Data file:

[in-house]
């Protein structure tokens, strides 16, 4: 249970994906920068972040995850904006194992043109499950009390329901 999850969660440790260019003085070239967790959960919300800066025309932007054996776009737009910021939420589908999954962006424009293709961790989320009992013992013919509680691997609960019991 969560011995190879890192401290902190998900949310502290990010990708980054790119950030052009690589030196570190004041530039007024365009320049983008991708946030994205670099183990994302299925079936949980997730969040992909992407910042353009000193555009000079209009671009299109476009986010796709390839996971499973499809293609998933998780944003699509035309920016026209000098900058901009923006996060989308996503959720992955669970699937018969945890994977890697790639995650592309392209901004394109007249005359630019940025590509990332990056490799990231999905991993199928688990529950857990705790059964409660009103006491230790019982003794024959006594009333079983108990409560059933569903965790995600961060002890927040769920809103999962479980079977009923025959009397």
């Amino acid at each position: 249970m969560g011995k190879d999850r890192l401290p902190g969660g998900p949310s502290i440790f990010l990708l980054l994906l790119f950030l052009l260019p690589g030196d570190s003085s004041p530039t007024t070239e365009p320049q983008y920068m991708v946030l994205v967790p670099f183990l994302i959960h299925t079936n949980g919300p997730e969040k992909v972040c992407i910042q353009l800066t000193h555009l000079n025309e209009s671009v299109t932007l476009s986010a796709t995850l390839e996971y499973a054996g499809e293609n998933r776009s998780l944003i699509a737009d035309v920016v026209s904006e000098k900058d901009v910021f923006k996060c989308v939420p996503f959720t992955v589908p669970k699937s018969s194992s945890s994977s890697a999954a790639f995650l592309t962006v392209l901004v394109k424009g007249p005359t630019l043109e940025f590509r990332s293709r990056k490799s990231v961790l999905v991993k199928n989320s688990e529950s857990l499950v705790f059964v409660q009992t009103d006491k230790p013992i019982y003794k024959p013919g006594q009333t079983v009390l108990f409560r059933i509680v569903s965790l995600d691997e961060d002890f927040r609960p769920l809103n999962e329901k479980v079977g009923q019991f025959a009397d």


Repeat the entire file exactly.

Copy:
[in-house]
């Protein structure tokens, strides 16, 4: 249970994906920068972040995850904006194992043109499950009390329901 999850969660440790260019003085070239967790959960919300800066025309932007054996776009737009910021939420589908999954962006424009293709961790989320009992013992013919509680691997609960019991 969560011995190879890192401290902190998900949310502290990010990708980054790119950030052009690589030196570190004041530039007024365009320049983008991708946030994205670099183990994302299925079936949980997730969040992909992407910042353009000193555009000079209009671009299109476009986010796709390839996971499973499809293609998933998780944003699509035309920016026209000098900058901009923006996060989308996503959720992955669970699937018969945890994977890697790639995650592309392209901004394109007249005359630019940025590509990332990056490799990231999905991993199928688990529950857990705790059964409660009103006491230790019982003794024959006594009333079983108990409560059933569903965790995600961060002890927040769920809103999962479980079977009923025959009397």
């Amino acid at each position: 249970m969560g011995k190879d999850r890192l401290p902190g969660g998900p949310s502290i440790f990010l990708l980054l994906l790119f950030l052009l260019p690589g030196d570190s003085s004041p530039t007024t070239e365009p320049q983008y920068m991708v946030l994205v967790p670099f183990l994302i959960h299925t079936n949980g919300p997730e969040k992909v972040c992407i910042q353009l800066t000193h555009l000079n025309e209009s671009v299109t932007l476009s986010a796709t995850l390839e996971y499973a054996g499809e293609n998933r776009s998780l944003i699509a737009d035309v920016v026209s904006e000098k900058d901009v910021f923006k996060c989308v939420p996503f959720t992955v589908p669970k699937s018969s194992s945890s994977s890697a999954a790639f995650l592309t962006v392209l901004v394109k424009g007249p005359t630019l043109e940025f590509r990332s293709r990056k490799s990231v961790l999905v991993k199928n989320s688990e529950s857990l499950v705790f059964v409660q009992t009103d006491k230790p013992i019982y003794k024959p013919g006594q009333t079983v009390l108990f409560r059933i509680v569903s965790l995600d691997e961060d002890f927040r609960p769920l809103n999962e329901k479980v079977g009923q019991f025959a009397d």